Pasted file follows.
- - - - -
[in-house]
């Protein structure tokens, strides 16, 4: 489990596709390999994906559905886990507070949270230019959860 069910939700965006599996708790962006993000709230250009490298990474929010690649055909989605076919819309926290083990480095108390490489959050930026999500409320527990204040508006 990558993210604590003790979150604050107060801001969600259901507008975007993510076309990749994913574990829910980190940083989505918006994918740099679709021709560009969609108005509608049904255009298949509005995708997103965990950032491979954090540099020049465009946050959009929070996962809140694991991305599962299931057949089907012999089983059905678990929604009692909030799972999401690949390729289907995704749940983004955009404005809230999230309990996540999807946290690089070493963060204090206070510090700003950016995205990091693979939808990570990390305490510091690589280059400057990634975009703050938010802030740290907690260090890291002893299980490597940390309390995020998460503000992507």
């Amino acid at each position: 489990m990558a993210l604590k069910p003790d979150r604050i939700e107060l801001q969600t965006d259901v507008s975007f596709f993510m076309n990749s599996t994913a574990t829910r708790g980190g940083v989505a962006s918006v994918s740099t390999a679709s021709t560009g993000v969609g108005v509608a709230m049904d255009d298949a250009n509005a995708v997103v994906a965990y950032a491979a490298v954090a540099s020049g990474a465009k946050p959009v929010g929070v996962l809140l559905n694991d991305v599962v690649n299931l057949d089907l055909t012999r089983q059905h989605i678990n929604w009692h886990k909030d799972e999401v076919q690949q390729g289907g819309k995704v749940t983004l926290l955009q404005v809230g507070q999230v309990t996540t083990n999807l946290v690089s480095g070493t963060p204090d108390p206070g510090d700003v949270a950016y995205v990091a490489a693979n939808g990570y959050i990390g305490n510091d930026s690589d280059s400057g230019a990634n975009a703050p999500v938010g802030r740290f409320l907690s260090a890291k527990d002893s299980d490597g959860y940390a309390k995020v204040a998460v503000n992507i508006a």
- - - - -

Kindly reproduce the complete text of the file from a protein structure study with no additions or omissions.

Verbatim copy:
[in-house]
């Protein structure tokens, strides 16, 4: 489990596709390999994906559905886990507070949270230019959860 069910939700965006599996708790962006993000709230250009490298990474929010690649055909989605076919819309926290083990480095108390490489959050930026999500409320527990204040508006 990558993210604590003790979150604050107060801001969600259901507008975007993510076309990749994913574990829910980190940083989505918006994918740099679709021709560009969609108005509608049904255009298949509005995708997103965990950032491979954090540099020049465009946050959009929070996962809140694991991305599962299931057949089907012999089983059905678990929604009692909030799972999401690949390729289907995704749940983004955009404005809230999230309990996540999807946290690089070493963060204090206070510090700003950016995205990091693979939808990570990390305490510091690589280059400057990634975009703050938010802030740290907690260090890291002893299980490597940390309390995020998460503000992507």
């Amino acid at each position: 489990m990558a993210l604590k069910p003790d979150r604050i939700e107060l801001q969600t965006d259901v507008s975007f596709f993510m076309n990749s599996t994913a574990t829910r708790g980190g940083v989505a962006s918006v994918s740099t390999a679709s021709t560009g993000v969609g108005v509608a709230m049904d255009d298949a250009n509005a995708v997103v994906a965990y950032a491979a490298v954090a540099s020049g990474a465009k946050p959009v929010g929070v996962l809140l559905n694991d991305v599962v690649n299931l057949d089907l055909t012999r089983q059905h989605i678990n929604w009692h886990k909030d799972e999401v076919q690949q390729g289907g819309k995704v749940t983004l926290l955009q404005v809230g507070q999230v309990t996540t083990n999807l946290v690089s480095g070493t963060p204090d108390p206070g510090d700003v949270a950016y995205v990091a490489a693979n939808g990570y959050i990390g305490n510091d930026s690589d280059s400057g230019a990634n975009a703050p999500v938010g802030r740290f409320l907690s260090a890291k527990d002893s299980d490597g959860y940390a309390k995020v204040a998460v503000n992507i508006a």